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I cannot hear the distinction between certain sets of vowel sounds. Normally the words in each of these sets (and of several others) all sound identical to me: Don, Dawn; marry, merry, Mary; ah, awe; cot, caught; ferry, fairy. If the speaker's accent heightens the differences between them I might be able to tell them apart, but cannot tell which word is intended by which of the different pronunciations. I can do that only from context.

This may not be uncommon in American English; maps of regional variations in pronunciation suggest that about half of the country pronounce Don and Dawn the same way. This would explain why I hear those names the same way, but only if I lived in that part of the country.

What is this trait called? I wish I knew.

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    I think it means they are allophonic to you. And I would guess you were from the West Coast with all those vowel merges, rather than the Midwest. Feb 27, 2014 at 0:18
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    Shirley ewe jest. Feb 27, 2014 at 0:20
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    You question raises an interesting issue. I have been told, since I was 13 or so, that I cannot pronounce 'woman.' I cannot hear the difference between what they say I say and what I sound like when I say it. It is my understanding that the ability to parse difference in various sounds decreases as we grow older. According to this hypothesis, older people cannot learn to speak a new language without an accent because they cannot hear sounds that they did not learn to hear as children. Feb 27, 2014 at 0:21
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    I am 62. I am beginning to try to learn Spanish, and I am told that I don't sound like a typical English-speaker trying to learn Spanish. I can definitely hear and parse the different ways that, say, an Argentinian versus a Mexican might pronounce certain words. And I can reproduce both forms. I may of course be an outlier. Feb 27, 2014 at 1:03
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    The ability to distinguish phonemes is called auditory discrimination. So the inability might be called auditory indiscrimination.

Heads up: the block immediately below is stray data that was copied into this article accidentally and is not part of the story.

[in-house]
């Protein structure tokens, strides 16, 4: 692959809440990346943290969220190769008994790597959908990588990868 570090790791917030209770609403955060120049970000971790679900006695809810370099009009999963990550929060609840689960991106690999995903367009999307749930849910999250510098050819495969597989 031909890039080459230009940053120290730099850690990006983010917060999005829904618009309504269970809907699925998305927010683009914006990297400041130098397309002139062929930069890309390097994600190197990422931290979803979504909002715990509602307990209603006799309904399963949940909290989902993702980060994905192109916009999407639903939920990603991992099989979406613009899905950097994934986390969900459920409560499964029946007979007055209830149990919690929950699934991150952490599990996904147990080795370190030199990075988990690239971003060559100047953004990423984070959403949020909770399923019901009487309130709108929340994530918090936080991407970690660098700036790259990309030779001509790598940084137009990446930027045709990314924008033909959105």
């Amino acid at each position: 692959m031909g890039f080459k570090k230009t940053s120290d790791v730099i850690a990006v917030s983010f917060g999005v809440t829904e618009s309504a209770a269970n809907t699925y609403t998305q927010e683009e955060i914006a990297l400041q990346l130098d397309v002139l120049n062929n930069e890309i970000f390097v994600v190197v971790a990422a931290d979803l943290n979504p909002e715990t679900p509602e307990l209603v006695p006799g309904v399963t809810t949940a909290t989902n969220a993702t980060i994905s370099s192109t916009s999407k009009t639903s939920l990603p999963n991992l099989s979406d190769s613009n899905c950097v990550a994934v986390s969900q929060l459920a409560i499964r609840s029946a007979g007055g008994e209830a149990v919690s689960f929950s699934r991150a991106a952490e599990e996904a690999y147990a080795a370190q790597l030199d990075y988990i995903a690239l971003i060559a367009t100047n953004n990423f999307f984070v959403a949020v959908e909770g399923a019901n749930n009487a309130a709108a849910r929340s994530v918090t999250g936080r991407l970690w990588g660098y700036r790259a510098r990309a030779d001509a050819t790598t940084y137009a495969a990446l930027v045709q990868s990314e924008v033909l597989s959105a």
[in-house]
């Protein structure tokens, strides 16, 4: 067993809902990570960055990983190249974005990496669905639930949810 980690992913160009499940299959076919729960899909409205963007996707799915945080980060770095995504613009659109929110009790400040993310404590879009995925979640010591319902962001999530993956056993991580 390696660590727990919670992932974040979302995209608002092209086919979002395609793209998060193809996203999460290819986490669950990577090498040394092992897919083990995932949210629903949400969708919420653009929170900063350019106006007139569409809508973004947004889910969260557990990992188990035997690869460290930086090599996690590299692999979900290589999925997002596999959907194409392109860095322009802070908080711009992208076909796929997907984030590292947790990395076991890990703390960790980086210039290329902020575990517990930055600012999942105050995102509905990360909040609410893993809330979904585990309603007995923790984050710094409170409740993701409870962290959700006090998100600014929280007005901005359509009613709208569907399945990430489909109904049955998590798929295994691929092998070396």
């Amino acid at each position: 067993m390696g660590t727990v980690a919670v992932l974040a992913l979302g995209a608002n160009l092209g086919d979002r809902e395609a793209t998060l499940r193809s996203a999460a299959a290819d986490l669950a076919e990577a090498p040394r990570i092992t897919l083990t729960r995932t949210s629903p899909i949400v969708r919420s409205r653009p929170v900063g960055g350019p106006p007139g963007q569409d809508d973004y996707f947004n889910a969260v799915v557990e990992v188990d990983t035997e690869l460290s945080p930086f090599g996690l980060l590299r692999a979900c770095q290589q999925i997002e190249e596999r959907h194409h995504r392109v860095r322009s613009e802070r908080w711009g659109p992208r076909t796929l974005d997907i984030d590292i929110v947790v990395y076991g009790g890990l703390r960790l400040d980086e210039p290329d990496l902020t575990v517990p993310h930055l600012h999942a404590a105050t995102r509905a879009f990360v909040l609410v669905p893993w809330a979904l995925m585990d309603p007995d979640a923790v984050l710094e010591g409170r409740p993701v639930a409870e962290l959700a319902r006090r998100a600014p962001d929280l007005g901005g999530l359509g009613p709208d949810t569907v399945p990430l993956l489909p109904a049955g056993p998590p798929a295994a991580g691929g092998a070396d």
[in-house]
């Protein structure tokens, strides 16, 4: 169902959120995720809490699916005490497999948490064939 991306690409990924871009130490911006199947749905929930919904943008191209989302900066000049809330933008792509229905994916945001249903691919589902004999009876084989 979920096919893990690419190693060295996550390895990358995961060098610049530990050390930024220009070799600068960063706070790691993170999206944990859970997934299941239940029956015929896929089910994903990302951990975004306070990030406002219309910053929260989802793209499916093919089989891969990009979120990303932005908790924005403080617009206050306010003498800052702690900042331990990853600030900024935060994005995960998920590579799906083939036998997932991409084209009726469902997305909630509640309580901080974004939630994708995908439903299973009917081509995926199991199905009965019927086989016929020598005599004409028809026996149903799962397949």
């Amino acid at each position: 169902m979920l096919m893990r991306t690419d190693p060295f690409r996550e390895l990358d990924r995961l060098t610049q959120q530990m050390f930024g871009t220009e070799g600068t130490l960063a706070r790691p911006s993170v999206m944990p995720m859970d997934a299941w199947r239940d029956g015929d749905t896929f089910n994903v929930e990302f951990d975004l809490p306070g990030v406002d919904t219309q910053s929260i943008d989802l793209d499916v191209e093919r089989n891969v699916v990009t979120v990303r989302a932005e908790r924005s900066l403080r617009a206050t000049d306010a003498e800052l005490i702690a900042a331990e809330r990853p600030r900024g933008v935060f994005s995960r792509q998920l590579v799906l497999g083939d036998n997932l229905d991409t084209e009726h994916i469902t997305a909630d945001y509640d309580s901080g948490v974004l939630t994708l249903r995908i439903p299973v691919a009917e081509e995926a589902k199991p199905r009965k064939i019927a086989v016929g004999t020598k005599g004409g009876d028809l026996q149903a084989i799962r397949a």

– JLG
    Feb 27, 2014 at 20:22

3 Answers 3

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I believe the term is phonological unawareness. It can be related to the different levels of phonological awareness and it can involve listening skills as well:

Phonological awareness is an individual's awareness of the phonological structure, or sound structure, of words.

Listening skills
The ability to attend to and distinguish environmental and speech sounds from one another

  • Alertness: Awareness and localization of sounds
  • Discrimination: Recognize same/different sounds
  • Memory: Recollection of sounds and sound patterns
  • Sequencing: Identify order of what was heard
  • Figure-ground: Isolate one sound from background of other sounds
  • Perception: Comprehension of sounds heard

Wikipedia / Phonological Awareness

Phonics deals with phonological awareness:

Phonics is a method for teaching people how to read and write an alphabetic language (such as English, Arabic or Russian). It is done by demonstrating the relationship between the sounds of the spoken language (phonemes), and the letters or groups of letters (graphemes) or syllables of the written language. In English, this is also known as the alphabetic principle or the Alphabetic code. - Wikipedia

Another related and useful question: How are 'marry', 'merry', and 'Mary' pronounced differently?

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When in college I wrote one paper 17 times, my teacher said I have sound deficit syndrome. Also when reading words, I know what they mean, I just can’t pronounce them correctly, especially medical terms. Background noise always bothers me. I can hear most anything when quiet, if TV on then it’s hard for me to hear.!
What would you say, I am 60 + now still same problem.

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The first term that comes to mind is "tone deafness".

I don't know if this is the correct term for the inability you describe. Wikipedia says "Tone deafness is the lack of relative pitch, or the inability to distinguish between musical notes that is not due to the lack of musical training or education." The article in question does not mention hearing "the distinction between certain sets of vowel sounds."

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    They're different in my case. In 50+ years as a chorister, I've been told I was singing the wrong vowel but never the wrong note. Feb 27, 2014 at 19:47
  • Not a chorister, @JoanPederson, and I've often gotten the note wrong! :-) Which is probably why I prefer not to participate in my church choir. I like singing, but my voice is halfway between bass and tenor and I strain at too many songs. Feb 28, 2014 at 1:14

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